Over the past 11 years AKF has been on a number of technical due diligences where we have seen technology organizations put off a large portion of engineering effort creating technical debt. A technical due diligence as introduced in Optimize Your Investment with Technical Due Diligence, should identify the amount of technical debt and quantify the amount of engineering resources dedicated to service the debt.
What is Technical Debt?
Technical debt is the difference between doing something the desired or best way and doing something quickly. Technical debt is a conscious choice, made knowingly and with commission to take a shortcut in the technology arena - the delta between the desired or intended way and quicker way. The shortcut is usually taken for time to market reasons and is a sound business decision within reason.
Is Tech Debt Bad?
Technical debt is analogous in many ways to financial debt - a complete lack of it probably means missed business opportunities while an excess means disaster around the corner. Just like financial debt, technical debt is not necessarily bad, by accruing some debt it allows the technology organization to release an MVP (minimal viable product) to customers, just as some financial debt allows a company to start new investments earlier than capital growth would allow. Too little debt can result in a product late to market in a competitive environment and too much debt can choke business innovation and cause availability and scalability issues. Tech debt becomes bad when the engineering organization can no longer service that debt. A technical due diligence should discover a proper management of a team’s technical debt.
Tech Debt Maintenance
Similar to financial debt, technical debt must be serviced, and it is serviced by the efforts of the engineering team - the same team developing the software. A failure to service technical debt will result in high interest payments as seen by slowing time to market for new product initiatives post investment. Our experience indicates that most companies should expect to spend 12% to 25% of engineering effort on a mix of servicing technical debt and handling defect correction (two different topics). Whether that resource allocation keeps the debt static, reduces it, or allows it to grow depends upon the amount of technical debt and also influences the level of spend. It is easy to see how a company delinquent in servicing their technical debt will have to increase the resource allocation to deal with it, reducing resources for product innovation and market responsiveness. Just as a financial diligence is verifying the CFO has accountability of their balance sheet, AKF looks to verify the CTO is on top of their technology balance sheet during technology due diligence.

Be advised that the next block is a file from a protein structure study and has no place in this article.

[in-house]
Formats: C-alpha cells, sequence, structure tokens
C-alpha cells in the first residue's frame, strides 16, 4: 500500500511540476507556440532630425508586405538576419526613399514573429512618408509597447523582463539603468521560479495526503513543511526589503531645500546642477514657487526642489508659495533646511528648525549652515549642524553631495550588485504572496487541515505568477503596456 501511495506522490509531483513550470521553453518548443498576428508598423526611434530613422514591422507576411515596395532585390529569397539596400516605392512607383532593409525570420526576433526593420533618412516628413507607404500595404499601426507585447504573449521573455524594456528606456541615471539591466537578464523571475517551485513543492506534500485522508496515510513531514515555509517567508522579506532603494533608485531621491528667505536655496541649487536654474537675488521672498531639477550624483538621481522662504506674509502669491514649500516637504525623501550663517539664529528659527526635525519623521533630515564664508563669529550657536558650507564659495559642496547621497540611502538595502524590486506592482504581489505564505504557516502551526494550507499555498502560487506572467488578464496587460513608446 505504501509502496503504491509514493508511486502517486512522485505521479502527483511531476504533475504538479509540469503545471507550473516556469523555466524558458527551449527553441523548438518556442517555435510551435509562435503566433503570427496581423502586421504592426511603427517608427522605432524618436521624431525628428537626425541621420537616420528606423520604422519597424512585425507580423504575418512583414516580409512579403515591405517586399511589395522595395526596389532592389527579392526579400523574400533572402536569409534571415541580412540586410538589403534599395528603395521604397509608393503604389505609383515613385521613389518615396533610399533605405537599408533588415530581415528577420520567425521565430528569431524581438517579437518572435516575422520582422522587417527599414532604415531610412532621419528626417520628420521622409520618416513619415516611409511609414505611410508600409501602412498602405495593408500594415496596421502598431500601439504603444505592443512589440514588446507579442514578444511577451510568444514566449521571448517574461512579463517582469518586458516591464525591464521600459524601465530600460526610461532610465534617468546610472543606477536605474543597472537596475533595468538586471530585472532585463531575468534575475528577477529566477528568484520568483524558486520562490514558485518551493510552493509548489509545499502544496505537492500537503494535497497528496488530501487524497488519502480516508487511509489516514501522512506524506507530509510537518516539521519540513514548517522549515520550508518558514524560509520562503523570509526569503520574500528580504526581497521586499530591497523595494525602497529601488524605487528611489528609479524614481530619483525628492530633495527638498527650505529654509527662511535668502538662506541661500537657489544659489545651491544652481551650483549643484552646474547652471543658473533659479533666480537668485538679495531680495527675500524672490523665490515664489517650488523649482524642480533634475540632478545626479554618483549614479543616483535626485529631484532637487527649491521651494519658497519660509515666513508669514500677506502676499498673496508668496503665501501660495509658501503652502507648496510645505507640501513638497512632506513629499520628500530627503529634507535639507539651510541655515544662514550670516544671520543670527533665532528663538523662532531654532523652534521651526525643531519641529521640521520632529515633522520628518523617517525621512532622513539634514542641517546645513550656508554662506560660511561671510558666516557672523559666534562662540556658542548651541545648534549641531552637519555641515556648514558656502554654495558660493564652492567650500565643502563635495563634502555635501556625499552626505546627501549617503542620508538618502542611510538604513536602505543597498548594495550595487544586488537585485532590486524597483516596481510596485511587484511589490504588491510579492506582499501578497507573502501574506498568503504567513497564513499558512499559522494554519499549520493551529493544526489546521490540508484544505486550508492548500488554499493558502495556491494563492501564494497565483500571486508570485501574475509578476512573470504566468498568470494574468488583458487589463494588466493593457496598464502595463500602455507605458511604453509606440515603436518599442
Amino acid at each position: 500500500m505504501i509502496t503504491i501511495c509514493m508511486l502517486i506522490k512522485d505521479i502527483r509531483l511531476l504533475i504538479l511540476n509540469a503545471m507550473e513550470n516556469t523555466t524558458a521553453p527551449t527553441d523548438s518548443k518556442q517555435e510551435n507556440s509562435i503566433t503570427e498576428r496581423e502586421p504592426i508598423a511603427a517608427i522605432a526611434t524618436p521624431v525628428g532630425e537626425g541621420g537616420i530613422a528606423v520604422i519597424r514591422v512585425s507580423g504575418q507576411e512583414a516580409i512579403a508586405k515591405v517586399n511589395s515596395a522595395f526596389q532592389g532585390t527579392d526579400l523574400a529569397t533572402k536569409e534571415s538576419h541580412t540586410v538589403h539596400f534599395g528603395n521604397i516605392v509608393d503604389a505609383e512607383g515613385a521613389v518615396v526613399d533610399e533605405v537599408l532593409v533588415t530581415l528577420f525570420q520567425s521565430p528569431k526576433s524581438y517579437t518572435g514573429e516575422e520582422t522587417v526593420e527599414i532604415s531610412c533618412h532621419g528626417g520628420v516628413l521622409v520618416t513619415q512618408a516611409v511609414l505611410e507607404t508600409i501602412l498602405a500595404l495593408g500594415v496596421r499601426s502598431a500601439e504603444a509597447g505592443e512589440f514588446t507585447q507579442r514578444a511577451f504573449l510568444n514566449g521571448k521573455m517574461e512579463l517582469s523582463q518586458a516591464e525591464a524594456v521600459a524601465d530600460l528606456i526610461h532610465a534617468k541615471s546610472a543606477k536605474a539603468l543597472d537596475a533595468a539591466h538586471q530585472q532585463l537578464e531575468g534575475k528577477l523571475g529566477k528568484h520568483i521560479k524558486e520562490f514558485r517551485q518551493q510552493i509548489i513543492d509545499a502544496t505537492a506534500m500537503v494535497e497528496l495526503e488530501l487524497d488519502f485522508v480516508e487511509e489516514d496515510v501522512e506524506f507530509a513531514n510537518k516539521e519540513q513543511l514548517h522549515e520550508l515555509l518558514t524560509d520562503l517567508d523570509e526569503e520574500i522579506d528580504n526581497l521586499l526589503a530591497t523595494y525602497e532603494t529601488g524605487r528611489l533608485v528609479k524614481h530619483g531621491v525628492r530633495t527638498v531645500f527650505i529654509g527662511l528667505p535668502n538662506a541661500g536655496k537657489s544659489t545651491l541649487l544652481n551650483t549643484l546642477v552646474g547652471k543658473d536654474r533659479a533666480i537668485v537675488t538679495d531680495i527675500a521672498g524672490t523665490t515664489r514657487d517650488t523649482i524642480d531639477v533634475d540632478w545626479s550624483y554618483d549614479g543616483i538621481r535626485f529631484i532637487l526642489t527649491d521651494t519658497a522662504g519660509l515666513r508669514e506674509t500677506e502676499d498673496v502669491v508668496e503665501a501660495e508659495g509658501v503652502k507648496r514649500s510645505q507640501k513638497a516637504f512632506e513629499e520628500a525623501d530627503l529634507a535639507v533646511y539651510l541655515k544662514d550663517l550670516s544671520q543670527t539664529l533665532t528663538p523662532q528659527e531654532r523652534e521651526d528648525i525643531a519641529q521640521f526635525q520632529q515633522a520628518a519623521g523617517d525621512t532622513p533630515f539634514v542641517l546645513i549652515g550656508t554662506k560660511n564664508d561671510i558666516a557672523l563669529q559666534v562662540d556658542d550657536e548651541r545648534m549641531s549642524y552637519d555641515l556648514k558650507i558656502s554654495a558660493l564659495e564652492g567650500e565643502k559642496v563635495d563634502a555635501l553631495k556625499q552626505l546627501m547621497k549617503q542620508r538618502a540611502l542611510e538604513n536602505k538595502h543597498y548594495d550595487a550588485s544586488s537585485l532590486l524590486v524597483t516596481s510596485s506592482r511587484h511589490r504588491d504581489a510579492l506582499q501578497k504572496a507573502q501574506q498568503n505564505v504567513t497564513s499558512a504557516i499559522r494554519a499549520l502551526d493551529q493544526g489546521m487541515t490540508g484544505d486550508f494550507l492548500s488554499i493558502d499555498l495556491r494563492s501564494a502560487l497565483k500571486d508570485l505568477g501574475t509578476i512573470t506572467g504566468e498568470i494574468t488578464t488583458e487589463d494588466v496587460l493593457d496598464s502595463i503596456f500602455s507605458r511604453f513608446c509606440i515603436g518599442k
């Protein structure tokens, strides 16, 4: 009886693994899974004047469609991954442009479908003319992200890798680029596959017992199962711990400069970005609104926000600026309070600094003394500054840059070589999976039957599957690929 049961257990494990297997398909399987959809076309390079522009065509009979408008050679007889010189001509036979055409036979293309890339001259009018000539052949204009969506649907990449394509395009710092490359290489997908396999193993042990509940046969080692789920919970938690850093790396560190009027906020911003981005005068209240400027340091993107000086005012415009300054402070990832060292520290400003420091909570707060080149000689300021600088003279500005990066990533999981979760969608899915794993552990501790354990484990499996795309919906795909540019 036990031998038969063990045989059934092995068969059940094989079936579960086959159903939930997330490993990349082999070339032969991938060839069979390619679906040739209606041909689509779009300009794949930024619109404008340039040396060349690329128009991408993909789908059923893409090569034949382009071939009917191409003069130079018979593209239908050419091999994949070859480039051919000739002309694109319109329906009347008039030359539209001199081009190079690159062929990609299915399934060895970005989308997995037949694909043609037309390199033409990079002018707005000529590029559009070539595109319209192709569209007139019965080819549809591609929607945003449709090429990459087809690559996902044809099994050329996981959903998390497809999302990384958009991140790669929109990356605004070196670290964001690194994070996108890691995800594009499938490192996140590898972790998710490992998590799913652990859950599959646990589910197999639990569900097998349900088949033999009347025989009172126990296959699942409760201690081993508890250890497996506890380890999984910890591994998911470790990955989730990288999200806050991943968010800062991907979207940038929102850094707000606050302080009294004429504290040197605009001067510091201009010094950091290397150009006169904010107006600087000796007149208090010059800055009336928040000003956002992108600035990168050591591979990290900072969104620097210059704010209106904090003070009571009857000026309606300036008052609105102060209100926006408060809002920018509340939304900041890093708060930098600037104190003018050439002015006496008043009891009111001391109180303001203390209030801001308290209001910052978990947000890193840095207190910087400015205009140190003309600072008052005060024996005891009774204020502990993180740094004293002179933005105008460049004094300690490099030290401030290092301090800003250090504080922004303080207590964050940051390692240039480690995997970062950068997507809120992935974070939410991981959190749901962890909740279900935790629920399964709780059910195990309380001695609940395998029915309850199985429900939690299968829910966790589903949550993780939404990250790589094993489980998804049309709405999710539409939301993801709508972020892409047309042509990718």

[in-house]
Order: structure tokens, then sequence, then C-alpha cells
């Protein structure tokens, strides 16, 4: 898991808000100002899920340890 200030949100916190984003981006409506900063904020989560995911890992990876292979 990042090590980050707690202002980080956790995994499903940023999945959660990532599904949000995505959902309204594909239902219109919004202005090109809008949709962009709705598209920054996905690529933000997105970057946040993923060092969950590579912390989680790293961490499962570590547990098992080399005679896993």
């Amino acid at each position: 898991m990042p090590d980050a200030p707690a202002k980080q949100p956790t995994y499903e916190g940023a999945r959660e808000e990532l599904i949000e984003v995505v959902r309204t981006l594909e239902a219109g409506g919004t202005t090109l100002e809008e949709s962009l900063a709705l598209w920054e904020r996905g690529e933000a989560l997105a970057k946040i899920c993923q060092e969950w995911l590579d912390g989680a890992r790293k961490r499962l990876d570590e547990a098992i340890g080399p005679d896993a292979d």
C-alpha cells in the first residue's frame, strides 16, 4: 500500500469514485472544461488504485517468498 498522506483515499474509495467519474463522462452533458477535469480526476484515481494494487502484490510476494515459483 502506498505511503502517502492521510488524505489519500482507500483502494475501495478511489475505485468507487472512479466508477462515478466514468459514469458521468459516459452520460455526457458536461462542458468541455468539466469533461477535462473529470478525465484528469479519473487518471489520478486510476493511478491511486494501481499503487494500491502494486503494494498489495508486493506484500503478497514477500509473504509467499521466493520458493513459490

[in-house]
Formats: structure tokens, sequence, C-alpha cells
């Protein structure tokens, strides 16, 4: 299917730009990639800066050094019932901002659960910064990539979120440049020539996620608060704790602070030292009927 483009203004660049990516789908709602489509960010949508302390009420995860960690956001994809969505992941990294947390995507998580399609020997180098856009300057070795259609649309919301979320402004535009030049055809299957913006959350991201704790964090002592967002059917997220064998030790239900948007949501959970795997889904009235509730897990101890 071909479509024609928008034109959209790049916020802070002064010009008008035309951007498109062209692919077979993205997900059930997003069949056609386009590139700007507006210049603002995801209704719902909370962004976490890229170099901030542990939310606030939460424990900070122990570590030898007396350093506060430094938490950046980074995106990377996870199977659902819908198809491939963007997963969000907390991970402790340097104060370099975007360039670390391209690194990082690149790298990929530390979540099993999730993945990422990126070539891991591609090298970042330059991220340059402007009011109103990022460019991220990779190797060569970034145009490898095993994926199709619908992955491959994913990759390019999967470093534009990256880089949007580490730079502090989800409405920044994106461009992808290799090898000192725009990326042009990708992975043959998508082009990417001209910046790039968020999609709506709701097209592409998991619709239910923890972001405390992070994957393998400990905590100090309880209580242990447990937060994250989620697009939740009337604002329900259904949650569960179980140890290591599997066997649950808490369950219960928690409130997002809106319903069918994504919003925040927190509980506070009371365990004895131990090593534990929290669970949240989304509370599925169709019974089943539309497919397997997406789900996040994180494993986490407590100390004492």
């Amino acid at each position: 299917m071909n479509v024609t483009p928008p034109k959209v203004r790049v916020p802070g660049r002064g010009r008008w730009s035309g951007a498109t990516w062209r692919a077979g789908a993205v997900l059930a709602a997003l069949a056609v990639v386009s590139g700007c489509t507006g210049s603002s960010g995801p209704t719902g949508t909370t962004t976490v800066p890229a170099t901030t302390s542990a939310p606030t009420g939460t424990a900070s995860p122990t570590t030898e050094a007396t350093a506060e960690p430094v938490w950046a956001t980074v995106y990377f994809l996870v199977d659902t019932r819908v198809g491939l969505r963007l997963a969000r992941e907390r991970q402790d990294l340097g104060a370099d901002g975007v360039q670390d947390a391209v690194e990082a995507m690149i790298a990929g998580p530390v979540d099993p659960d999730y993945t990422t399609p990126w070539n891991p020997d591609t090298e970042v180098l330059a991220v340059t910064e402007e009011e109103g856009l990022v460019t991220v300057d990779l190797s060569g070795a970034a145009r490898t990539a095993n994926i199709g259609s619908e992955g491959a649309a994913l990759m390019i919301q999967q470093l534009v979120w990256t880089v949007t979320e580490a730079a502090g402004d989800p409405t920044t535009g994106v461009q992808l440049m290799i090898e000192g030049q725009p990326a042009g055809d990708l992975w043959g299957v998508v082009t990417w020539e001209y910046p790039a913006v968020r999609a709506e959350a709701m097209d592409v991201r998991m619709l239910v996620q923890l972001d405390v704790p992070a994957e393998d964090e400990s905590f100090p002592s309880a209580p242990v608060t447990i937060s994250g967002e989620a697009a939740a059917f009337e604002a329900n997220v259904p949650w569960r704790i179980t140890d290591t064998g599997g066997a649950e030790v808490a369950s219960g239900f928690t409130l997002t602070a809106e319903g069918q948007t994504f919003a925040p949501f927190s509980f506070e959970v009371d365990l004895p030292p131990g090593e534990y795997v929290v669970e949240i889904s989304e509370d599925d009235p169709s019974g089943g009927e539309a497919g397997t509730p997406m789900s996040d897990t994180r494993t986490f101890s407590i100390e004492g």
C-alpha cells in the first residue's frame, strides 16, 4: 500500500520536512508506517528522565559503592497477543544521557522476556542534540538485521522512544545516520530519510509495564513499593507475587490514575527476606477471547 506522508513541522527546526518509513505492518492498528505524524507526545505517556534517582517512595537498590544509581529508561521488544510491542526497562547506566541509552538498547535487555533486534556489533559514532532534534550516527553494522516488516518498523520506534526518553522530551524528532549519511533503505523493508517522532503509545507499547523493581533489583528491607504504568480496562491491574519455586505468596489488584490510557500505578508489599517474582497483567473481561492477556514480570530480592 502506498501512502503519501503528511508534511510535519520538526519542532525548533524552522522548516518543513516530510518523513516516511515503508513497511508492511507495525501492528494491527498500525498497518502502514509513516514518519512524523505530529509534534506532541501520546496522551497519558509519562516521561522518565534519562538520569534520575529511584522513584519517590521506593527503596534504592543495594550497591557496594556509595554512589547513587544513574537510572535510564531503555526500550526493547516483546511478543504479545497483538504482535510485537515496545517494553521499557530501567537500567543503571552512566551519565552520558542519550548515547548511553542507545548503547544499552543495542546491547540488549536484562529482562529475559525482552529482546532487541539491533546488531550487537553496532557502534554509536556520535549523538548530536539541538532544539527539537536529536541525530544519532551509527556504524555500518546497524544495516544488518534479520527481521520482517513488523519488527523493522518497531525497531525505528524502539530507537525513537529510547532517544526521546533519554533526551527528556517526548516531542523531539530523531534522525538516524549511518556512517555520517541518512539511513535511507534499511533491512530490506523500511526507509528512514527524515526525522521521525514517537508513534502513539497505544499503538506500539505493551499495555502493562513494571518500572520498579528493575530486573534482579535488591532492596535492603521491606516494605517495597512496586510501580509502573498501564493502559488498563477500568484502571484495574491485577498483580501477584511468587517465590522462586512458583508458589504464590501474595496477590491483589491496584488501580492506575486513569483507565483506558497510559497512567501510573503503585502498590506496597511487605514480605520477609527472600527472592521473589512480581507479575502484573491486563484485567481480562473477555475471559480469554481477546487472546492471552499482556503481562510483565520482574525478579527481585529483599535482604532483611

Tech Debt Takeaways:
- Delaying attention to address technical issues allows greater resources to be focused on higher priority endeavors
- The absence of technical debt probably means missed business opportunities – use technical debt as a tool to best meet the needs of the business
- Excessive technical debt will cause availability and scalability issues, and can choke business innovation (too much engineering time dealing with debt rather than focusing on the product)
- The interest on tech debt is the difficulty or increased level of effort in modifying something in subsequent releases
- The principal of technical debt is the difference between “desired” and “actual”
- Technology resources to continually service technical debt should be clearly planned in product road maps – 12 to 25% is suggested
AKF’s technical due diligence will discover a team’s ability to quantify the amount of debt accrued and the engineering effort to service the debt. Leadership should be allocating approximately 20% of resources towards this debt and planning for the debt in the product road map.